By Andrew S. Natsios Ronald Reagan remains a controversial, but also enigmatic, figure in American political history among scholars and policymakers alike. For those on the ideological Left, he protected the American plutocratic elite, cut programs for the poor, crusaded against Soviet communism as a zealot, and increased income inequality through his tax cuts. Internationally, they argue, he imposed Reaganite-Thatcherite free market classical economics (also called neo-liberalism) on the developing world through the Washington consensus — economic policy reforms designed by western hemisphere finance ministers in Washington in 1982 to rescue Latin American countries from bankruptcy and default — which forced social service cuts for the poor at home.[18] For those on the ideological Right, Reagan remains the greatest conservative president of the 20th century. He marshalled the resources of the federal government to defend freedom and roll back government’s size and scope, defeated Soviet communism, reasserted American power in the world, saved American capitalism (and the developing world) from creeping socialism, and renewed the American dream.[19] These two ideologically-tainted views of the man distort the historical reality of his presidency: Reagan was more complex and yet also more consistent than critics and supporters understood. This article focuses on one aspect of Reagan’s legacy — international development policy and human rights — and the status of that legacy in the Republican party today. I argue that Reagan was a conservative internationalist in the tradition of Woodrow Wilson, rather than a realpolitik president in the mold of Dwight Eisenhower and John Foster Dulles, and later Richard Nixon and Henry Kissinger. Newt Gingrich once called Reagan a “Conservative Wilsonian,” an accurate observation. On foreign policy at least, Reagan is the antithesis of Donald Trump — in rhetoric, policy, and budgeting. Traditional foreign policy realists who dominated the Republican Party after World War II argued that moral principle and democratic norms should not drive foreign policy because they would lead the United States into quagmires and other unwinnable battles in an attempt to save the world from a host of evils and ills. Reagan disagreed. He believed if America fought the Cold War solely on the basis of national interest, and devoid of moral purpose and democratic idealism, it would ignore the Eastern Block’s greatest weakness: that it operated without the consent of its own people. The Cold War, Reagan believed, was not only a clash of conflicting national interests, but, even more importantly, of ideas. Ultimately, western democratic ideals were superior to Lenin’s dictatorship of the proletariat, which led to some of the most horrific atrocities of the 20th century. Reagan’s vision of conservative internationalism, free and open markets, and democracy and human rights has dominated the Republican Party since his presidency. But that has begun to change as Donald Trump makes a 180-degree turn to an odd mixture of warmed-over isolationism, protectionism, and aggressive unilateralism. Reagan’s Approach to Foreign Aid, Human Rights, and Democracy Promotion During his tenure in office, Reagan signed budgets that increased foreign aid spending dramatically. Sam Butterfield published one of the few political histories of the U.S. Agency for International Development (USAID), the principal federal agency responsible for carrying out the U.S. government’s foreign aid programs. Butterfield reports that, in the first term of the Reagan administration, development assistance increased from $7 billion in 1980, the final year of the Carter presidency, to $12 billion in 1985 — a 58 percent increase.[20] At the same time, the Economic Security Fund — the diplomatically allocated, State Department-controlled foreign aid account dedicated to short-term diplomatic purposes, increased from 50 percent of all aid spending to 65 percent. It then dropped to 50 percent again during the second term of the Reagan presidency, as Cold War tensions diminished. Reagan raised development assistance to its highest level as a percent of GDP (0.6 percent) in decades, according to the U.S. Global Leadership Coalition, an advocacy group for the 150 Account.[21] In 2015, the percentage was 0.18 percent of GDP. Thus, arguably the most conservative Republican president since Calvin Coolidge increased foreign aid, at least in his first term, more than any previous Republican president. Certainly, some of this funding increase was used to fight the Soviet Union’s influence in the developing world, which had become a Cold War battleground. But all foreign aid programs since their creation have furthered U.S. foreign policy objectives, broadly defined, including the Marshall Plan, so that, in and of itself, does not distinguish Reagan from previous American presidents. The Reagan administration initiated several new aid programs, one of which was the Development Fund for Africa, with initial funding in 1987 of $500 million, a precursor of the Millennium Challenge Account of the George W. Bush administration.[22] Both programs sought to reward good performers (as opposed to need-based aid): They distributed aid if the country undertook economic reforms (among other things), governed justly, and treated their people decently. The Reagan administration also introduced democracy and good governance programs into the U.S. foreign aid portfolio by creating the National Endowment for Democracy, the International Republican Institute, the National Democratic Institute, and other initiatives to institutionalize democracy programs, all with federal funding. Funding for these accounts has grown steadily in both the State Department and USAID budgets in every presidency since then. Until the Reagan democracy program, most development was focused on economic growth, transportation and electricity infrastructure, or social service programs in education, clean water, and health. At the inauguration of the National Endowment for Democracy in 1983, Reagan made an important statement about U.S. policy on democracy, human rights, and the rule of law, which is an eloquent summary of his conservative internationalist vision:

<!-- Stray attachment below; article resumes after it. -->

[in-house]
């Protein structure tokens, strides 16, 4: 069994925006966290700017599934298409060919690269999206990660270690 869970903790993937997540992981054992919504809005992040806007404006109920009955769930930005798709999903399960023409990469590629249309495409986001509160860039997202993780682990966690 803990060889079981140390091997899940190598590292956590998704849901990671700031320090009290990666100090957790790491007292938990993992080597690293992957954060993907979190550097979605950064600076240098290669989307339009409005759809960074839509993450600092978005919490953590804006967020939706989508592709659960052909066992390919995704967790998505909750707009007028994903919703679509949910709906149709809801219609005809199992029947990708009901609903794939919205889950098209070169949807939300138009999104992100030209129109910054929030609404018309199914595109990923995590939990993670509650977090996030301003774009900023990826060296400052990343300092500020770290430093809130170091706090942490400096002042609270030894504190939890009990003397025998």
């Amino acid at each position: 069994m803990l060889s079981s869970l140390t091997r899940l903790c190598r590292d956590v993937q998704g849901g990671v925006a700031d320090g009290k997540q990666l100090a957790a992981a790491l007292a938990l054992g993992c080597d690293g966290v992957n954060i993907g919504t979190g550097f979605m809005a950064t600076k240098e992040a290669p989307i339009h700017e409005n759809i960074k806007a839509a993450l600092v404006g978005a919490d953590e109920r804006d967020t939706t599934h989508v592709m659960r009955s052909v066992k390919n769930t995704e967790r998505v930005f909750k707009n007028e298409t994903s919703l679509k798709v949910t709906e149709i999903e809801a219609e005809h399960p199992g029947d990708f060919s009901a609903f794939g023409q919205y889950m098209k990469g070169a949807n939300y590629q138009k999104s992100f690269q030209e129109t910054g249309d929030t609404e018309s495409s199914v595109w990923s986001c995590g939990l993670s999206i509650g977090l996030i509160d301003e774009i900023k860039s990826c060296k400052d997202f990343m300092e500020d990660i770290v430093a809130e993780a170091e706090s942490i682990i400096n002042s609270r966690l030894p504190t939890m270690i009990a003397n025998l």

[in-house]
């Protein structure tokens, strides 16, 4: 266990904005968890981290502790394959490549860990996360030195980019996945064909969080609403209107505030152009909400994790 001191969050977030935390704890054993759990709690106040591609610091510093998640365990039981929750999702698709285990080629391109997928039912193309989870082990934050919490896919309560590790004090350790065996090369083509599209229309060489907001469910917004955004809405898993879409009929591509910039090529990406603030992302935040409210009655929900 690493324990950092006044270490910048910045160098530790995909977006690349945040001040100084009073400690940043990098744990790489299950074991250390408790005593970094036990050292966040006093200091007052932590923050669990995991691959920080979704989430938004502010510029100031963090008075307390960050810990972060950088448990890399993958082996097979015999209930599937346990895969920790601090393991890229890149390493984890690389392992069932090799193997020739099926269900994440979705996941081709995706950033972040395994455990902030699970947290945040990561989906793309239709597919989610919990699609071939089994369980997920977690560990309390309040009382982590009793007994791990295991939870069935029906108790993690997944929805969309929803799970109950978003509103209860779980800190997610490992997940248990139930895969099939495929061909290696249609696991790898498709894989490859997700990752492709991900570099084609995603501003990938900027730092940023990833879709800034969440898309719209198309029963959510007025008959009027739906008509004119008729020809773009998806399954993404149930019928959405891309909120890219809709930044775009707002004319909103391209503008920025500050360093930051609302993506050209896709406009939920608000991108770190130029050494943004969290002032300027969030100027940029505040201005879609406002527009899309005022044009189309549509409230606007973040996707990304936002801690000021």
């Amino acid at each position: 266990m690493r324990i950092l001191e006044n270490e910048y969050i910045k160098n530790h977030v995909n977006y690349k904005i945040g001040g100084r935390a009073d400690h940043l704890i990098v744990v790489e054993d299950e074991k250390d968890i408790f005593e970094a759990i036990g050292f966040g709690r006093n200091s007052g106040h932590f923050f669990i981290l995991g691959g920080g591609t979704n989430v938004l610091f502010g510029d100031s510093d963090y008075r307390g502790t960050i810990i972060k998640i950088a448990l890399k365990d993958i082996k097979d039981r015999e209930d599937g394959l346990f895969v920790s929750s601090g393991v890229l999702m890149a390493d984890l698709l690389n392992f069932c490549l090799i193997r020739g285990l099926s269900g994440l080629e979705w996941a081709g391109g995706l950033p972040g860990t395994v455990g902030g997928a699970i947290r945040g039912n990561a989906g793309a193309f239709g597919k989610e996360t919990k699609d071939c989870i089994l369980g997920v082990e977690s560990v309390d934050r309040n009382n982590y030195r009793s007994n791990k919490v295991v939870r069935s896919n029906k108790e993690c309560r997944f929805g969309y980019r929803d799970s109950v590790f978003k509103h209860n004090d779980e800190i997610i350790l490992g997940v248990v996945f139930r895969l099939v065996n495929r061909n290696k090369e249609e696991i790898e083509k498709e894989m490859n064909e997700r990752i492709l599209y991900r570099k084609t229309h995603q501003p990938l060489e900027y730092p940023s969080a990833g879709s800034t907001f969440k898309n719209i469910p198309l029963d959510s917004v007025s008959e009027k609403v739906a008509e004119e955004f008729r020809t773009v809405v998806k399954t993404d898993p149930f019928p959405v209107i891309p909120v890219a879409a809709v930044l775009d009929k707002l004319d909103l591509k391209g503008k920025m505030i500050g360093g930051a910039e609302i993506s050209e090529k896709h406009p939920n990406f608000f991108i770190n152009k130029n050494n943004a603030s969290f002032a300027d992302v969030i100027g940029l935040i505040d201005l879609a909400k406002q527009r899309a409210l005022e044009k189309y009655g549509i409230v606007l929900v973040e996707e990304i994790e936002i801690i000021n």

…In my lifetime, my adult lifetime, the world has been beset by “-isms”. And we remember one of those -isms that plunged us into a war. And it suddenly dawned on me that we, with this system that so apparently works and is successful, have just assumed that the people would look at it and see that it was the way to go. And then I realized, but all those -isms, they also are missionaries for their cause, and they’re out worldwide trying to sell it. And I just decided that this nation, with its heritage of Yankee traders, we ought to do a little selling of the principles of democracy.   Speaking out for human rights and individual liberty and for the rule of law and the peaceful reconciliation of differences, for democratic values and principles, is good and right. But it’s not just good enough. We must work hard for democracy and freedom, and that means putting our resources — organizations, sweat, and dollars — behind a long-term program.   Well, the hope is now a reality. The National Endowment for Democracy, a private, nonprofit corporation funded by the Congress, will be the centerpiece of this effort. All Americans can be proud of this initiative and the congressional action which made it possible…   This program will not be hidden in shadows. It’ll stand proudly in the spotlight, and that’s where it belongs. We can and should be proud of our message of democracy. Democracies respect individual liberties and human rights. They respect freedom of expression, political participation, and peaceful cooperation. Governments which serve their citizens encourage spiritual and economic vitality. And we will not be shy in offering this message of hope.[23]